Yeah, I had either an oil platform or a fishing boat quite close to me and I wasn’t terribly worried because I’ve seen a lot of boats in the last few days and even in the last few hours, so I wasn’t terribly concerned and the water is warm enough here that your survival rate is quite high. But I love this boat to death and there’s no way I wanna leave it, leave it out in the middle of the ocean you know?
You’ve always got bring them back so, I was pretty focused on the boat staying upright, still am obviously. The situation is still quite dodgy, and I’m just motoring downwind at 4 knots and just trying to keep the boat level, all the weight is obviously on the floor and I’ve got everything that I can down low, and just trying to work it out a bit better.
Rob Humphreys design office are on the stability curve of the boat to see what heel angle we’re gonna flip over and the breeze is starting to moderate so things are looking ok for us. It’s a terrible thought to think you might have to leave her. But it’s the second time I’ve felt that in this race and the other time was in the south and I am so so grateful that this situation didn’t unfold in the south.
What is the weather situation? What is the wave situation like? When are you going to get back to safety?
We’re not quite sure yet but the closest coast is Rio but it’s north and it’s about 120 miles away and we’re looking at a few other ports to the west, that are about 160 miles away. And we’re looking at a vessel to come and just stand by with me in case I do go over and potentially a tug to come hook me up and get me in as these [onboard Skandia] engines aren’t really capable of motoring me in.
Nick, obviously mentally you got round Cape Horn you were heading for home with still a reasonably way to go but 80 per cent of the race completed, I guess you’ve got a bit on but mentally how are you coping with it?
I’m not coping with it to be honest. I’m really, really shattered but I so focused on just trying to, like I’ve got a race to fight back you know. And that’s my occupation right at the moment, is to try and keep this situation under control but if I think about the race it just breaks me, completely breaks me.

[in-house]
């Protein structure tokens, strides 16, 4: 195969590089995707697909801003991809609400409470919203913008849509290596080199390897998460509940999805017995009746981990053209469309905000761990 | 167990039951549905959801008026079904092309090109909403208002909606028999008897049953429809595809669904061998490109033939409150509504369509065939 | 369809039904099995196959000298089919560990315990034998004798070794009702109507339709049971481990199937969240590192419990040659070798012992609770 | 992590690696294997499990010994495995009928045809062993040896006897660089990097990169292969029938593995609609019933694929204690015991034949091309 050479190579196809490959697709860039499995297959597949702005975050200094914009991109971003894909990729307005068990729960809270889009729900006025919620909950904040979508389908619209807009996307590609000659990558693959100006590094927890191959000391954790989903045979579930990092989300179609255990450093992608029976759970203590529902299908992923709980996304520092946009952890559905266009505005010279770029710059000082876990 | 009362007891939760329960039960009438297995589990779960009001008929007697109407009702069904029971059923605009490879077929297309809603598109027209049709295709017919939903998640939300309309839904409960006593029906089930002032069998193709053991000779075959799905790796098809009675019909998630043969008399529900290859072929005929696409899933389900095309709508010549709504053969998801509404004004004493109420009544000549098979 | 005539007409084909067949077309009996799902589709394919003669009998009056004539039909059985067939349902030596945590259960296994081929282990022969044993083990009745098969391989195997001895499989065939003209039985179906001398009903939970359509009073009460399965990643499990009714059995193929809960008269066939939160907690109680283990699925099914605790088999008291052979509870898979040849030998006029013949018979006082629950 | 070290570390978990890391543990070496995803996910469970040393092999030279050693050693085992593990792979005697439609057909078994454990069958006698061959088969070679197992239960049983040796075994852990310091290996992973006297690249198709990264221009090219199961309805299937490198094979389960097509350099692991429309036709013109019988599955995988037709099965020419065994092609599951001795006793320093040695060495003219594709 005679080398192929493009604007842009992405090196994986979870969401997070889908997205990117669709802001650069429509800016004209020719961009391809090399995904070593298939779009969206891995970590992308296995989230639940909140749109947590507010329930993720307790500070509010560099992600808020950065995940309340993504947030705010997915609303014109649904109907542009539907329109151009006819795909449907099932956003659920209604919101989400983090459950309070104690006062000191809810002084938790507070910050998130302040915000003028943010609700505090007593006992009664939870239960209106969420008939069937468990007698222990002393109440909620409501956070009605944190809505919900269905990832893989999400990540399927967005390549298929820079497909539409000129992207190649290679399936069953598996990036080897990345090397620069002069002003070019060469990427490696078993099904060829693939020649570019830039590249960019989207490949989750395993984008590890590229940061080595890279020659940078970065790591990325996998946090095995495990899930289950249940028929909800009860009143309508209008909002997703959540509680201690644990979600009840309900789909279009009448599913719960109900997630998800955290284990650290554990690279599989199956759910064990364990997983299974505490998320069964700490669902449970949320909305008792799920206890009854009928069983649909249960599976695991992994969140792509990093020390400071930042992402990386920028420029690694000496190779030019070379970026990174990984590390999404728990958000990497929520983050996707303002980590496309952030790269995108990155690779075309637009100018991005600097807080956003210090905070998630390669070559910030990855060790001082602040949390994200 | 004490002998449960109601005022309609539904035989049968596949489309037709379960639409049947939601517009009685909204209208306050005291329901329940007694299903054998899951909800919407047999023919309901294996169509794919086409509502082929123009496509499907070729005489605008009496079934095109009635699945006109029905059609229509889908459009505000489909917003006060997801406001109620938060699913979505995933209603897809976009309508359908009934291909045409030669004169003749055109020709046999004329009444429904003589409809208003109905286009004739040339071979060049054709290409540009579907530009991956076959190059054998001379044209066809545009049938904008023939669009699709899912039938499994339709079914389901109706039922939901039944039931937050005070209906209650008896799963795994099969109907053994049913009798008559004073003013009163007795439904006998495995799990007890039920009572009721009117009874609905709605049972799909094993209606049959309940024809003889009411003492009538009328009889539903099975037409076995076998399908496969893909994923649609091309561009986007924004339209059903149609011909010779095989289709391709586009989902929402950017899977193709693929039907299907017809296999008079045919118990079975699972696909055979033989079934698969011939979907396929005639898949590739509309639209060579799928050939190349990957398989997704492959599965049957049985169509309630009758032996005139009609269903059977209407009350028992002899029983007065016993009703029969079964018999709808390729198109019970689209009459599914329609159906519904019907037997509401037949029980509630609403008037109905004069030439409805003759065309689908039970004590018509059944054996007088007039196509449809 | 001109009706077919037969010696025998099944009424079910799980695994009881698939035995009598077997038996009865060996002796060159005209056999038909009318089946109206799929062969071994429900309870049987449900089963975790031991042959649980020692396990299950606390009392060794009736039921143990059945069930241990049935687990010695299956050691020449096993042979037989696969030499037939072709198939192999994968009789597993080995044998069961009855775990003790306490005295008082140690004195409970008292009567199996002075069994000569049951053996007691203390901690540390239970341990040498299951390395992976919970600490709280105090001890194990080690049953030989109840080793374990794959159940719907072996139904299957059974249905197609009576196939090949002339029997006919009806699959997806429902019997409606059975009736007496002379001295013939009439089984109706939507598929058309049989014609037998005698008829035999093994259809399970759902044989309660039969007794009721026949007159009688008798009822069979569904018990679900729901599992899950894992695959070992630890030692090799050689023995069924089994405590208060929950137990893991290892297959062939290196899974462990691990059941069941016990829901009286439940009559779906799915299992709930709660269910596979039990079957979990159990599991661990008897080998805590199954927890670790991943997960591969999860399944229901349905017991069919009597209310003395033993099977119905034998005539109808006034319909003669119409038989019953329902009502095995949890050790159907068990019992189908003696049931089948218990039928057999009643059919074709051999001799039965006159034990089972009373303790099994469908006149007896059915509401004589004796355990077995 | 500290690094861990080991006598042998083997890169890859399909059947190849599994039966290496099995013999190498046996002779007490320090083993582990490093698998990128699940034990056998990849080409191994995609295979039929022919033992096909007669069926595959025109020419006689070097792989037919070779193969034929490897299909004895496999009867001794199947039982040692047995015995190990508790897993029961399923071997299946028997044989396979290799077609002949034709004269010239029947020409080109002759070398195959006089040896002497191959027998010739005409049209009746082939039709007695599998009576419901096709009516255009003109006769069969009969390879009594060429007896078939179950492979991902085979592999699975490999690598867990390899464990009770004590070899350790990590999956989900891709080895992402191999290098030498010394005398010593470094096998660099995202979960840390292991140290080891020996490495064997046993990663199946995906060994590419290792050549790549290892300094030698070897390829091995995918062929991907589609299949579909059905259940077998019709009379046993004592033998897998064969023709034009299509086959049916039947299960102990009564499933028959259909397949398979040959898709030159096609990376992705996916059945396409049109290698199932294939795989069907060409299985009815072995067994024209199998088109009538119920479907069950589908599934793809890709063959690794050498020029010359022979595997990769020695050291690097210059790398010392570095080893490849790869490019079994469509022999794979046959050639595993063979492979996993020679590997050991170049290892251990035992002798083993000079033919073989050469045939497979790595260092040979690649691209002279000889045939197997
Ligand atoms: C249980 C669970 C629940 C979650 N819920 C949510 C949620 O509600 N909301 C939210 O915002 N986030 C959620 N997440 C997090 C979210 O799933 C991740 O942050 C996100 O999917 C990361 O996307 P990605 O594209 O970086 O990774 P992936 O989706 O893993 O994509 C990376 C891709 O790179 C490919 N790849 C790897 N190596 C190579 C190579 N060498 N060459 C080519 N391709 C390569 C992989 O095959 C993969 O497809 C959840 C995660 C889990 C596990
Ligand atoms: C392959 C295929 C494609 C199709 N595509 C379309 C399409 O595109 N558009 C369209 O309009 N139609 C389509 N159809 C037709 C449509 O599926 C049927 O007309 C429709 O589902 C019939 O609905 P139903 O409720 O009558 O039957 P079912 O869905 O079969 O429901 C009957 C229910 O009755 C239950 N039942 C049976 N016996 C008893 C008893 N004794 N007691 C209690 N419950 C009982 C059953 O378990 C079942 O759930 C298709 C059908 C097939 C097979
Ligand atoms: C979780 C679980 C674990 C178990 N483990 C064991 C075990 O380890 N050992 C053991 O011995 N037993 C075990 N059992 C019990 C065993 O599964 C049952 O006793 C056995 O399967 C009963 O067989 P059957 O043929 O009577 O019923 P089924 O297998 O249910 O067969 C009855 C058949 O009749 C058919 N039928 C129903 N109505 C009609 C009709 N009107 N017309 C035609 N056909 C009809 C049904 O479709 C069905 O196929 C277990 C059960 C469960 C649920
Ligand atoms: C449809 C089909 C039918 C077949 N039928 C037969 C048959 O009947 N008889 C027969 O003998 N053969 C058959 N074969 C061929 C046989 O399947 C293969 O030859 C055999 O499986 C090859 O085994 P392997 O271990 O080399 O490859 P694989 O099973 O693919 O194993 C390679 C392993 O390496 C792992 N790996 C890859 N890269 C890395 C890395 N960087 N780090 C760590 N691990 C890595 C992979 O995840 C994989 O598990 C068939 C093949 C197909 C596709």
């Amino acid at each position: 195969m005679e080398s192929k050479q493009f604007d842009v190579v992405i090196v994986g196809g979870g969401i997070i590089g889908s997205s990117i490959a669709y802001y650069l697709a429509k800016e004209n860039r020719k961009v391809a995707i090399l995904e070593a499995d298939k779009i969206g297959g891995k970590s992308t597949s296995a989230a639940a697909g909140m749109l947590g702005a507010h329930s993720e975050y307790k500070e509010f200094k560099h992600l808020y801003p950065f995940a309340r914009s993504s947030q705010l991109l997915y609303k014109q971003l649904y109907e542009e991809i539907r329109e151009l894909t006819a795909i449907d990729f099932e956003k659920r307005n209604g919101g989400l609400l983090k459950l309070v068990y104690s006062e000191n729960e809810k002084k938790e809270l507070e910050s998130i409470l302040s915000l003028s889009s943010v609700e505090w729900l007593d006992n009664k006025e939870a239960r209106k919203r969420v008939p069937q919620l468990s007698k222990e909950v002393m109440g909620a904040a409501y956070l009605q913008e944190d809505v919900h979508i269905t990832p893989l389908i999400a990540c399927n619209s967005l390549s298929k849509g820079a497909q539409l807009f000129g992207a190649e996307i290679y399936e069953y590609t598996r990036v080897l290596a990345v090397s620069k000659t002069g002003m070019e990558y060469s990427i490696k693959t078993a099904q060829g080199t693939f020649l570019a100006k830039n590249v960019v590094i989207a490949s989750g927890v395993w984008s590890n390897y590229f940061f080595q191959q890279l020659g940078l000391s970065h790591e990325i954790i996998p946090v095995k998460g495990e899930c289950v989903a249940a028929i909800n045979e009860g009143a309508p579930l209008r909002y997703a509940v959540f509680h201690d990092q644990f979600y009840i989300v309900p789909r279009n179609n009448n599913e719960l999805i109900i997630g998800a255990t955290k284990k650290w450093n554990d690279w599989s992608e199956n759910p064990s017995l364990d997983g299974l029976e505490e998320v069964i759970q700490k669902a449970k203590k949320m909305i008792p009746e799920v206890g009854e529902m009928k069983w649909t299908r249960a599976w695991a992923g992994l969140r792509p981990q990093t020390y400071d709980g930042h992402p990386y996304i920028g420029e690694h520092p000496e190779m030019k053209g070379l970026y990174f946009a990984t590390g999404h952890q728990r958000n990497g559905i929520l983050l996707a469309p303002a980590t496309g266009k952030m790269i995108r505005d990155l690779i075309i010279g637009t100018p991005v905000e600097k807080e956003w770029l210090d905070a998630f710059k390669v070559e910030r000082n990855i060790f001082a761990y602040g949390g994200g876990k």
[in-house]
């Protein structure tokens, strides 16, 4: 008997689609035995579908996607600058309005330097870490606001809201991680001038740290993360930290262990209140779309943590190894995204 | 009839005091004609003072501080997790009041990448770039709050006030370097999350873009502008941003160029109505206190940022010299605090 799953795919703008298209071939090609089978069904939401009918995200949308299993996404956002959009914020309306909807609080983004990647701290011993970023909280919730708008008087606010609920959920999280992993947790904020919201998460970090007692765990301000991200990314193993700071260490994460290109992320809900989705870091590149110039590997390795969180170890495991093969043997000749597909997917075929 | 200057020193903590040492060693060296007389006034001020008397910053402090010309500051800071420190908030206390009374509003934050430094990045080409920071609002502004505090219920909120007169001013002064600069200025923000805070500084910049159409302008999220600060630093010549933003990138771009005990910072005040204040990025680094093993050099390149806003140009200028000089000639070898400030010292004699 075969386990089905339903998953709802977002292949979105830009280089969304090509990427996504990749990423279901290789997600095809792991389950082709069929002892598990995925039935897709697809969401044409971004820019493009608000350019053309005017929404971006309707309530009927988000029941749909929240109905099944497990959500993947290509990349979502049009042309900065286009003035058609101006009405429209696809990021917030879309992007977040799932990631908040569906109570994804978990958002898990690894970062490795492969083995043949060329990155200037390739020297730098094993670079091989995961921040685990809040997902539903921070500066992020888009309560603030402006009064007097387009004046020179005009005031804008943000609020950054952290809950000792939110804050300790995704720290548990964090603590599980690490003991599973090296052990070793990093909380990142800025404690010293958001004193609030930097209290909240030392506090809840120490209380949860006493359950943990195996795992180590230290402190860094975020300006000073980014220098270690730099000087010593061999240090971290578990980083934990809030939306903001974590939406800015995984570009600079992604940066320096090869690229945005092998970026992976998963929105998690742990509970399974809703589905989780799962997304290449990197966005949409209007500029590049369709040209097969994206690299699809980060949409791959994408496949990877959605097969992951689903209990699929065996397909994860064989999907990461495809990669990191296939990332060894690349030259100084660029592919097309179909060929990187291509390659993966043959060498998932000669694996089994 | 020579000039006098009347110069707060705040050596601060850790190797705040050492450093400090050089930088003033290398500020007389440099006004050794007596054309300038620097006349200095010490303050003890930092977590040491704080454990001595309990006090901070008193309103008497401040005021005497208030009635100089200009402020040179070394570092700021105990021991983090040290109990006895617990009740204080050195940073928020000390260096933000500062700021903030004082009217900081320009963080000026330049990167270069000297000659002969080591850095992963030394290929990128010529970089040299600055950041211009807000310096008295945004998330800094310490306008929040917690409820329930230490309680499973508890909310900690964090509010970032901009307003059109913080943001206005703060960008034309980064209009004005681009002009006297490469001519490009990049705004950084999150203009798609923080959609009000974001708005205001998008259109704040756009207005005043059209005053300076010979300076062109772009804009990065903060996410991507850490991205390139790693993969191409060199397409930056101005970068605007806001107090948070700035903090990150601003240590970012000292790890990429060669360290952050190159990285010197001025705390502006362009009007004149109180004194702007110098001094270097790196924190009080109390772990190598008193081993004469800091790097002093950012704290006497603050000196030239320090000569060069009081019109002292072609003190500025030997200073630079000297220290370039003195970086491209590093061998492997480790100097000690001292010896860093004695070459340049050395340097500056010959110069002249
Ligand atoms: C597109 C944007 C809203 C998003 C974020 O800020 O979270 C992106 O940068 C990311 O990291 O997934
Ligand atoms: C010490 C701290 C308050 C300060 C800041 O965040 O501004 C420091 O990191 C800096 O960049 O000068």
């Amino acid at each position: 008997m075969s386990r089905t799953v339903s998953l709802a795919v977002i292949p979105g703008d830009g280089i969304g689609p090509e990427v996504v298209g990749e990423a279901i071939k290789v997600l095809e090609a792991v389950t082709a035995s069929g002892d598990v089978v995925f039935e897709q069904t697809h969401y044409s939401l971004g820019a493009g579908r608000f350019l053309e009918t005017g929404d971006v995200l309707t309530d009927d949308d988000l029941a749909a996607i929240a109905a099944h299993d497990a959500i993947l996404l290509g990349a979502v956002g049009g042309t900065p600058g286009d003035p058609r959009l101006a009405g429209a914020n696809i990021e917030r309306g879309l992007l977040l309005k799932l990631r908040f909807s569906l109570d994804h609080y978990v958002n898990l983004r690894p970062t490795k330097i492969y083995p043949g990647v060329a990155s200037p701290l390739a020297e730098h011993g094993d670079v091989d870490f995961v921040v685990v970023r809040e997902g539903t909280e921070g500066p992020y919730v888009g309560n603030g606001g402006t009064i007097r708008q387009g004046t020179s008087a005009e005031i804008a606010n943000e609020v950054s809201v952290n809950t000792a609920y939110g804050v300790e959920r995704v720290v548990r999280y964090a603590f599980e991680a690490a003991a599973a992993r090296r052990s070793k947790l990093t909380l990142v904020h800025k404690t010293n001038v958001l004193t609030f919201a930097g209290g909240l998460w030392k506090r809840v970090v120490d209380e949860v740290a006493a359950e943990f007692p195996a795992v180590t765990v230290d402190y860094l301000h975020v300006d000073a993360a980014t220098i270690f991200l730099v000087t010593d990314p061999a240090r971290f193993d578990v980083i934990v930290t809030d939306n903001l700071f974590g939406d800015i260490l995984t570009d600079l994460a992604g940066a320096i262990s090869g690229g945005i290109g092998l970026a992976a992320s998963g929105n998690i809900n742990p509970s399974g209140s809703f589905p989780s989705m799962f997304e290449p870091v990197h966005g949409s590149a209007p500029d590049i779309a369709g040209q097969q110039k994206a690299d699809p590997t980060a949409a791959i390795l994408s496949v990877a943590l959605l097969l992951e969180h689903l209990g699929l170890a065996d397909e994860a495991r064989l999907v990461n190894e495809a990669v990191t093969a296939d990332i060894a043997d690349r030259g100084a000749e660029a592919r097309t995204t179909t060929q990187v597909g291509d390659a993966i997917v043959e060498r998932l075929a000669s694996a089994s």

I was saying to Conrad when we were in the Indian ocean in proportions of our project we’re 95 per cent of the way there, you know when you talk about all the work and all the planning and all the dreaming and all the effort that goes in to do this. You know we’re not 80 per cent through the race, we’re 99.9 per cent of the way to the finish and for me everything was safe and I felt like I was making some reasonable decisions, and this was it, I was on my last tack, I was really on my last tack to the trade winds really. I felt every day for the last 5 or 7 days, I’ve just felt like I’m getting closer, I’ve been talking to my family and friends talking about what’s happening afterwards and what we’re gonna do and how great it’s gonna be and my head was going home you know? And now it’s just ******.
Well I guess there’s one thing you should know and I hope you do know, there are so many people that are onboard with you on that boat?all over the world, I’m sure it’s not much consolation Nick but please remember how many people are with you right now and trying to get inside your head and concerned about you because the power of that is pretty strong?.
Yeah I really do appreciate it too and I just hope that I don’t make any mistakes and we can keep this situation in the controlled state that we have it at the moment for the next 48 hours or whatever it takes for us to get in to port because it would just be my worst nightmare to leave this boat in the middle of the ocean.
We’re not out of the woods yet but I feel like I’ve got this under control at the moment. I’m just really really sorry for not getting it home. I wish I could have done a bit better, I really don’t know what else we could have done.
This ended up being a bit more of an adventure than I thought it was gonna be?!
You’ll just have to do it again!
I’m not gonna think about that for a while! Ok thanks for all your support guys and I wish the situation could be different. What a day!